Imported 90CL feels supply pressure throughout 2016
15 December 2016
Following a period of high volatility during 2015, US imported beef prices stabilised somewhat in 2016 and are now much closer to the long-term average.
In fact, in their weekly report commissioned by MLA, the Steiner Consulting Group reports that the imported 90CL beef indicator eased 7.5US¢ from week-ago levels, to 183.0US¢/lb CIF (down 22.45A¢, to 540.44A¢/kg CIF). Despite coming under supply pressure for the majority of the year, compared to the same time last year, prices are 3.5US¢ higher.
Throughout 2016, Australian beef trade and imported prices have been heavily impacted by Australian beef production being 23% below year-ago levels, at 1.77 million tonnes cwt for the year-to-October, while in contrast US beef production increased 6% for the year-to-October. As a result, Australian beef exports to the US for the year-to-November are down 53% year-on-year – albeit off a high base having reached quota for the first time the previous year.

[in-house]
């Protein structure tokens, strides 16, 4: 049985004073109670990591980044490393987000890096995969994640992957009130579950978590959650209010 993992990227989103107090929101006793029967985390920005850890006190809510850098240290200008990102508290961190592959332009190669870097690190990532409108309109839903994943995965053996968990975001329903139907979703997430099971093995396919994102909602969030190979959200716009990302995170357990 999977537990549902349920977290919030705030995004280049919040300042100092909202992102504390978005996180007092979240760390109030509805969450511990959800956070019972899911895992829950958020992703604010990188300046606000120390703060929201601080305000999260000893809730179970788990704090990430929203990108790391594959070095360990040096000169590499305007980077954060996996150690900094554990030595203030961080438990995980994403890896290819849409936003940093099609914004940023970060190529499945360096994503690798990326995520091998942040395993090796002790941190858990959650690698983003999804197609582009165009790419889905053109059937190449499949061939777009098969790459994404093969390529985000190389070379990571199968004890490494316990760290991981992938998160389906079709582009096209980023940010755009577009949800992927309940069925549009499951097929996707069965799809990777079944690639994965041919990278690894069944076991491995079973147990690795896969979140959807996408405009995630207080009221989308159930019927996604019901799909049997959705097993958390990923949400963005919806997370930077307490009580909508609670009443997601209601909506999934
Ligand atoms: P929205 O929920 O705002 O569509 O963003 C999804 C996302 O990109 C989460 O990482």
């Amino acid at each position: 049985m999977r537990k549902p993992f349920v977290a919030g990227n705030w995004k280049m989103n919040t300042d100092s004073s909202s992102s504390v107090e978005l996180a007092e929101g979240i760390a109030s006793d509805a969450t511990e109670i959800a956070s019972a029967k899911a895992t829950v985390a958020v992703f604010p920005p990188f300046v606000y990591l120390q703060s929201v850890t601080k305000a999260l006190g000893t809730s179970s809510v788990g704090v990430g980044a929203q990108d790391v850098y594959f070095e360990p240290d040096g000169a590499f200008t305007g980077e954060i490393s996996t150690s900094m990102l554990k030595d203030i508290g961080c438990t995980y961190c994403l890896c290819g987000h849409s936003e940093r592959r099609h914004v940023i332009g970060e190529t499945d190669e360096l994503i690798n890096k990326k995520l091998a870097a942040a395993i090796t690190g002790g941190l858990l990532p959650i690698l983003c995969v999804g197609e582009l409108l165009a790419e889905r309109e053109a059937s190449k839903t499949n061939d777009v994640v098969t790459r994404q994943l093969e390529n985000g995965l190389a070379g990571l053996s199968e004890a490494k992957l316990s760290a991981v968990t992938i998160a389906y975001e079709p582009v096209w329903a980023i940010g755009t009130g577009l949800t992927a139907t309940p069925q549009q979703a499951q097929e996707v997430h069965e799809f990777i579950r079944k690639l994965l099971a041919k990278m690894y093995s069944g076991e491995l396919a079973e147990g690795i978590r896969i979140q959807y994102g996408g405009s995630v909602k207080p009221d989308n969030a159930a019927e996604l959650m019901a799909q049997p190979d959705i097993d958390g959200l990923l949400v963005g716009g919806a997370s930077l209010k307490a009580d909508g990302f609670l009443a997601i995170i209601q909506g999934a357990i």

On top of the diverging beef production trends between the two countries, there are a number of seasonal trends that influence US imported beef trade throughout the year, including:
- Increased New Zealand slaughter at the beginning of the new production season, combined with the seasonal lift in Australian cattle supplies. Interestingly, Steiner Consulting Group reports that Australian and New Zealand (NZ) Slaughter are currently at the highest point since June 2015.
- Demand typically strengthens throughout the summer months (June to August), with the Independence Day holiday falling during this period, and along with tighter supplies from NZ during this period, generally results in a spike in prices – as illustrated in the figure below.
- And the US production cycle, with calving typically occurring during the US spring (April to May) and weaning during the US autumn (September to November) – when domestic supplies increase and prices fall.
During these times, and largely as a result of the greater US production, imported prices only reached a peak of 211US¢ in July this year, compared to 243.5US¢ in 2015. Looking forward, Steiner Consulting Group anticipates the imported 90CL indicator to decline 2% from the 2016 average.
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